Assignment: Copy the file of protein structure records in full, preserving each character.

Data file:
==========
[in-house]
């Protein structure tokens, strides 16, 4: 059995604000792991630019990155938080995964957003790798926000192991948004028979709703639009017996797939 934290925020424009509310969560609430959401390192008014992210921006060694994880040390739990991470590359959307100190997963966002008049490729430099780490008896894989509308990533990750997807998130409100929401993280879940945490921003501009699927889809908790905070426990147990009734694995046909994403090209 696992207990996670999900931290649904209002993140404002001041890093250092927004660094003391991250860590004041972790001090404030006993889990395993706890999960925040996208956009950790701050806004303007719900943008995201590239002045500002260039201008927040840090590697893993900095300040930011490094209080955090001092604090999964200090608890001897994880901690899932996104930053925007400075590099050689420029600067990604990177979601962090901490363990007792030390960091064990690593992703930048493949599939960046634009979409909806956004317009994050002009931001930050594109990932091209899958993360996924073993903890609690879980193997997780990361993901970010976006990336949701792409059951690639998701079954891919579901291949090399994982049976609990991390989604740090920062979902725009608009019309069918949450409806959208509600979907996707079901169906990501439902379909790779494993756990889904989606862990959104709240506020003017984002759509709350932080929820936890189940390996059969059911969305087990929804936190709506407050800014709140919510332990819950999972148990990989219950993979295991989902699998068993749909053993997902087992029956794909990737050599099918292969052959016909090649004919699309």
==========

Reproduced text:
[in-house]
């Protein structure tokens, strides 16, 4: 059995604000792991630019990155938080995964957003790798926000192991948004028979709703639009017996797939 934290925020424009509310969560609430959401390192008014992210921006060694994880040390739990991470590359959307100190997963966002008049490729430099780490008896894989509308990533990750997807998130409100929401993280879940945490921003501009699927889809908790905070426990147990009734694995046909994403090209 696992207990996670999900931290649904209002993140404002001041890093250092927004660094003391991250860590004041972790001090404030006993889990395993706890999960925040996208956009950790701050806004303007719900943008995201590239002045500002260039201008927040840090590697893993900095300040930011490094209080955090001092604090999964200090608890001897994880901690899932996104930053925007400075590099050689420029600067990604990177979601962090901490363990007792030390960091064990690593992703930048493949599939960046634009979409909806956004317009994050002009931001930050594109990932091209899958993360996924073993903890609690879980193997997780990361993901970010976006990336949701792409059951690639998701079954891919579901291949090399994982049976609990991390989604740090920062979902725009608009019309069918949450409806959208509600979907996707079901169906990501439902379909790779494993756990889904989606862990959104709240506020003017984002759509709350932080929820936890189940390996059969059911969305087990929804936190709506407050800014709140919510332990819950999972148990990989219950993979295991989902699998068993749909053993997902087992029956794909990737050599099918292969052959016909090649004919699309």